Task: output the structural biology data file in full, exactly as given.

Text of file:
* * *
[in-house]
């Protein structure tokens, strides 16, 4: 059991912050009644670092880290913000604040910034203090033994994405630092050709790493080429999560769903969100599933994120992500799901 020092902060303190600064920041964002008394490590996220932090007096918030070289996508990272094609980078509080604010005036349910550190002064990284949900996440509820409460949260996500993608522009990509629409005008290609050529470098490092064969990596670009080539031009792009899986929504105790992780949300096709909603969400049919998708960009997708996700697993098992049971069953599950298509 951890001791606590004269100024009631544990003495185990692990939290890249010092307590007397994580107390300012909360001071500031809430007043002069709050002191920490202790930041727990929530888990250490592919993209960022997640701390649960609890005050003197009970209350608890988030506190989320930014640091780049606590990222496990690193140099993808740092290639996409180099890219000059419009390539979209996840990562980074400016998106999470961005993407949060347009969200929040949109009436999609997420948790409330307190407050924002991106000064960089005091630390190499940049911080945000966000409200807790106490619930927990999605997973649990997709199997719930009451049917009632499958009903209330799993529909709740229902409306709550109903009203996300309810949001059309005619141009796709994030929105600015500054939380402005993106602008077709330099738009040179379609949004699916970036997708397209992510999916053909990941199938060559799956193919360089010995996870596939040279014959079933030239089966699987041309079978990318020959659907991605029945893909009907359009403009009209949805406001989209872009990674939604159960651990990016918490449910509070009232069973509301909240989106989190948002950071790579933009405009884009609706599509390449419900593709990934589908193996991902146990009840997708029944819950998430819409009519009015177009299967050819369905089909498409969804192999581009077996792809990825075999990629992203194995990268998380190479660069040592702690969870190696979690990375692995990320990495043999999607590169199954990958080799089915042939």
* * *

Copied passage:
[in-house]
């Protein structure tokens, strides 16, 4: 059991912050009644670092880290913000604040910034203090033994994405630092050709790493080429999560769903969100599933994120992500799901 020092902060303190600064920041964002008394490590996220932090007096918030070289996508990272094609980078509080604010005036349910550190002064990284949900996440509820409460949260996500993608522009990509629409005008290609050529470098490092064969990596670009080539031009792009899986929504105790992780949300096709909603969400049919998708960009997708996700697993098992049971069953599950298509 951890001791606590004269100024009631544990003495185990692990939290890249010092307590007397994580107390300012909360001071500031809430007043002069709050002191920490202790930041727990929530888990250490592919993209960022997640701390649960609890005050003197009970209350608890988030506190989320930014640091780049606590990222496990690193140099993808740092290639996409180099890219000059419009390539979209996840990562980074400016998106999470961005993407949060347009969200929040949109009436999609997420948790409330307190407050924002991106000064960089005091630390190499940049911080945000966000409200807790106490619930927990999605997973649990997709199997719930009451049917009632499958009903209330799993529909709740229902409306709550109903009203996300309810949001059309005619141009796709994030929105600015500054939380402005993106602008077709330099738009040179379609949004699916970036997708397209992510999916053909990941199938060559799956193919360089010995996870596939040279014959079933030239089966699987041309079978990318020959659907991605029945893909009907359009403009009209949805406001989209872009990674939604159960651990990016918490449910509070009232069973509301909240989106989190948002950071790579933009405009884009609706599509390449419900593709990934589908193996991902146990009840997708029944819950998430819409009519009015177009299967050819369905089909498409969804192999581009077996792809990825075999990629992203194995990268998380190479660069040592702690969870190696979690990375692995990320990495043999999607590169199954990958080799089915042939």